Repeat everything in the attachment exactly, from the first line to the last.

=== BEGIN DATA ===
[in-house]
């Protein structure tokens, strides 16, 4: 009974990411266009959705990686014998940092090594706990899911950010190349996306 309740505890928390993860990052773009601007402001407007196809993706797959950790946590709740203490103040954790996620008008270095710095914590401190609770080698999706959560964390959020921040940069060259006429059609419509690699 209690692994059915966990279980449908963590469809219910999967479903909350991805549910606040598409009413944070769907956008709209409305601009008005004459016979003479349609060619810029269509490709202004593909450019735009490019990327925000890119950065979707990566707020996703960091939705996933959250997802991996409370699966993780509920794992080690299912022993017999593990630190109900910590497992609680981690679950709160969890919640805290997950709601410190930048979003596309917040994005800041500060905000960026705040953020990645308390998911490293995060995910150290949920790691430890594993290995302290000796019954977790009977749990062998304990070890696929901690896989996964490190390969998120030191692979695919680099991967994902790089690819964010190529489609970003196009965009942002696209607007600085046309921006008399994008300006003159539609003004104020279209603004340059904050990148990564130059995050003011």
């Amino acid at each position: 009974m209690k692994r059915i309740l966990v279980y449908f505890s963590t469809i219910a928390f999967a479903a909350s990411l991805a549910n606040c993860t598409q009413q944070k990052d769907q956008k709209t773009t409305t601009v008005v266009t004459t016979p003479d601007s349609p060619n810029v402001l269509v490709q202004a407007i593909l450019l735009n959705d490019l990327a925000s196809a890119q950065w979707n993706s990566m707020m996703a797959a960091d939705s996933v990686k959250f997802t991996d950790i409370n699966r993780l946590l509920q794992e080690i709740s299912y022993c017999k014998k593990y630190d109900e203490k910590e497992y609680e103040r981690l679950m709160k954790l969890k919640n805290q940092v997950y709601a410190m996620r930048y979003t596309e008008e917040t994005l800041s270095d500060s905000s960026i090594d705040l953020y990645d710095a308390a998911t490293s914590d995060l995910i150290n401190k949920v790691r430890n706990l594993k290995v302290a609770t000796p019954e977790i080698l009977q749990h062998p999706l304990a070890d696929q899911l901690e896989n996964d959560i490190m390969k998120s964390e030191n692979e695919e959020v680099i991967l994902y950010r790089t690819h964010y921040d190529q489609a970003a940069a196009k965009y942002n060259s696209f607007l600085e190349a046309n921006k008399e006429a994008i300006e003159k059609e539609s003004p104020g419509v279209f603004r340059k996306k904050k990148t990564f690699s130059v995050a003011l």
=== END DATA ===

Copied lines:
[in-house]
């Protein structure tokens, strides 16, 4: 009974990411266009959705990686014998940092090594706990899911950010190349996306 309740505890928390993860990052773009601007402001407007196809993706797959950790946590709740203490103040954790996620008008270095710095914590401190609770080698999706959560964390959020921040940069060259006429059609419509690699 209690692994059915966990279980449908963590469809219910999967479903909350991805549910606040598409009413944070769907956008709209409305601009008005004459016979003479349609060619810029269509490709202004593909450019735009490019990327925000890119950065979707990566707020996703960091939705996933959250997802991996409370699966993780509920794992080690299912022993017999593990630190109900910590497992609680981690679950709160969890919640805290997950709601410190930048979003596309917040994005800041500060905000960026705040953020990645308390998911490293995060995910150290949920790691430890594993290995302290000796019954977790009977749990062998304990070890696929901690896989996964490190390969998120030191692979695919680099991967994902790089690819964010190529489609970003196009965009942002696209607007600085046309921006008399994008300006003159539609003004104020279209603004340059904050990148990564130059995050003011």
């Amino acid at each position: 009974m209690k692994r059915i309740l966990v279980y449908f505890s963590t469809i219910a928390f999967a479903a909350s990411l991805a549910n606040c993860t598409q009413q944070k990052d769907q956008k709209t773009t409305t601009v008005v266009t004459t016979p003479d601007s349609p060619n810029v402001l269509v490709q202004a407007i593909l450019l735009n959705d490019l990327a925000s196809a890119q950065w979707n993706s990566m707020m996703a797959a960091d939705s996933v990686k959250f997802t991996d950790i409370n699966r993780l946590l509920q794992e080690i709740s299912y022993c017999k014998k593990y630190d109900e203490k910590e497992y609680e103040r981690l679950m709160k954790l969890k919640n805290q940092v997950y709601a410190m996620r930048y979003t596309e008008e917040t994005l800041s270095d500060s905000s960026i090594d705040l953020y990645d710095a308390a998911t490293s914590d995060l995910i150290n401190k949920v790691r430890n706990l594993k290995v302290a609770t000796p019954e977790i080698l009977q749990h062998p999706l304990a070890d696929q899911l901690e896989n996964d959560i490190m390969k998120s964390e030191n692979e695919e959020v680099i991967l994902y950010r790089t690819h964010y921040d190529q489609a970003a940069a196009k965009y942002n060259s696209f607007l600085e190349a046309n921006k008399e006429a994008i300006e003159k059609e539609s003004p104020g419509v279209f603004r340059k996306k904050k990148t990564f690699s130059v995050a003011l």